Needless to say, the state’s cultural concessions delighted Muslims, but some cultural concessions offered in the past could have provided a solid platform for the recent growth of Islamic exclusiveness. It is politically wrong to veil the trend. And denial from the Muslim political establishment about the existence of Islamic fundamentalist trends may reduce the Muslim democratic voices as mere voices that are only aspiring for power.
Note that I am NOT justifying what the BBS has been doing against the Moors, but Moors, for that matter Tamils also need to understand the concerns of the majority, and thus should not contribute to the growth of extremists among the Sinhala-Buddhists. There are several political ways to win over the trust of minorities in plural societies. One among them is to offer concessions to minorities. Such concessions might not jeopardize social stability and the very nature of pluralist character when concessions are purely socio-economic rather than religion-cultural concessions. A Muslim political establishment needs to understand the reality and the basic expectations of Muslims. Solutions to the problems of the Muslims, particularly the special politico-socio problems of the north and east, require special attentions and solutions. Muslim politicians (both the south and north-east based) are now with the ruling party and they are actively supporting the regime. Hence it is high time for them to seek solutions for socio-economic problems of the Muslims of Sri Lanka with state cooperation and help. Special efforts need to be grounded to recruit qualified teachers to fill the vacancy on what is known as Muslim schools, redesign the syllabus for Islam and Arabic subjects with the thoughts of modernity, adopt special programs to encourage Muslims to seek education and remove the current socio-economic obstacles for Muslims to gain both traditional and non-traditional education. Besides, there should be mechanisms to monitor the activities of Islamic organizations.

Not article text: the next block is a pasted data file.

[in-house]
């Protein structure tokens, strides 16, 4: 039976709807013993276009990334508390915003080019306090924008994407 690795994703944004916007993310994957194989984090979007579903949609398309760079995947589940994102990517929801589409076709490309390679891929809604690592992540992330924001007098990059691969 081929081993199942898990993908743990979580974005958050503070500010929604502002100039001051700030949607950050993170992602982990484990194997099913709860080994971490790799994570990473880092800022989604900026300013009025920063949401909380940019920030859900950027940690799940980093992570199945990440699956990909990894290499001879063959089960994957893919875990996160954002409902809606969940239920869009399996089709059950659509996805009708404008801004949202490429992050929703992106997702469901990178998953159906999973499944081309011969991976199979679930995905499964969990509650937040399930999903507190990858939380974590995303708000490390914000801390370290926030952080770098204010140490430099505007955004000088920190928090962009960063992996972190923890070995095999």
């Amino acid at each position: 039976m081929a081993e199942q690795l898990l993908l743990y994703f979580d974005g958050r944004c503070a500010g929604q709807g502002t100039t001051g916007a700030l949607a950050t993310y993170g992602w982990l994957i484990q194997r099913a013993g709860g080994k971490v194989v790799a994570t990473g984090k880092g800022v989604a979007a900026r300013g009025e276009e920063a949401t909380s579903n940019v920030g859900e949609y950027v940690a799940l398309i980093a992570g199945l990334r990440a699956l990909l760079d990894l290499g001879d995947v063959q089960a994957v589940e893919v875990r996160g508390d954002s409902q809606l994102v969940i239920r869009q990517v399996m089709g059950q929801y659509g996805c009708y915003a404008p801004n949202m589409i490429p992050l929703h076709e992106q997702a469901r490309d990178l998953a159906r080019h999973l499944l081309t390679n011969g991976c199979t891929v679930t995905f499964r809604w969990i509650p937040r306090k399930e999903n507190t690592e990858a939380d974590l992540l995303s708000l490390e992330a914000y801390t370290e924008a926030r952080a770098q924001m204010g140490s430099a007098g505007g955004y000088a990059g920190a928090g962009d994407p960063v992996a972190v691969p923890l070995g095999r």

The state and ruling party need not play Islamic religious cards to keep Moors happy. The ruling party and Sinhalese politicians need to address both socio-economic problems, as pointed out earlier, and special problems of Muslims such as the land problems of eastern Muslims and resettlements of the displaced northern Muslims. Also Muslim fears with respect to devolution to the Tamils need to be addressed by a proper political power sharing mechanism. In other words, the state as well as the Moor political establishment needs to embrace aggressive measures by directly addressing the major underlying causes that contribute to the origin and growth of such a trend in the island.
In brief, tensions and conflicts are very likely to occur in a society where there is a politicization of relations/symbols to win votes. Hence, there need be actions from all sides to ease tensions and promote peace. Any failure would not only trigger further tensions in Sri Lanka, but also provide perfect opportunities to external forces to exploit Sri Lanka’s local tensions for their own interests. Moors need to make sure that their actions anyway should not give space for others to hate them.
*Dr. A. R. M. Imtiyaz’ research and teaching are mainly focused on ethnic politics. He has published widely in peer-reviewed international journals. He currently teaches at the Asian Studies/Department of Political Science, Temple University, Philadelphia, USA.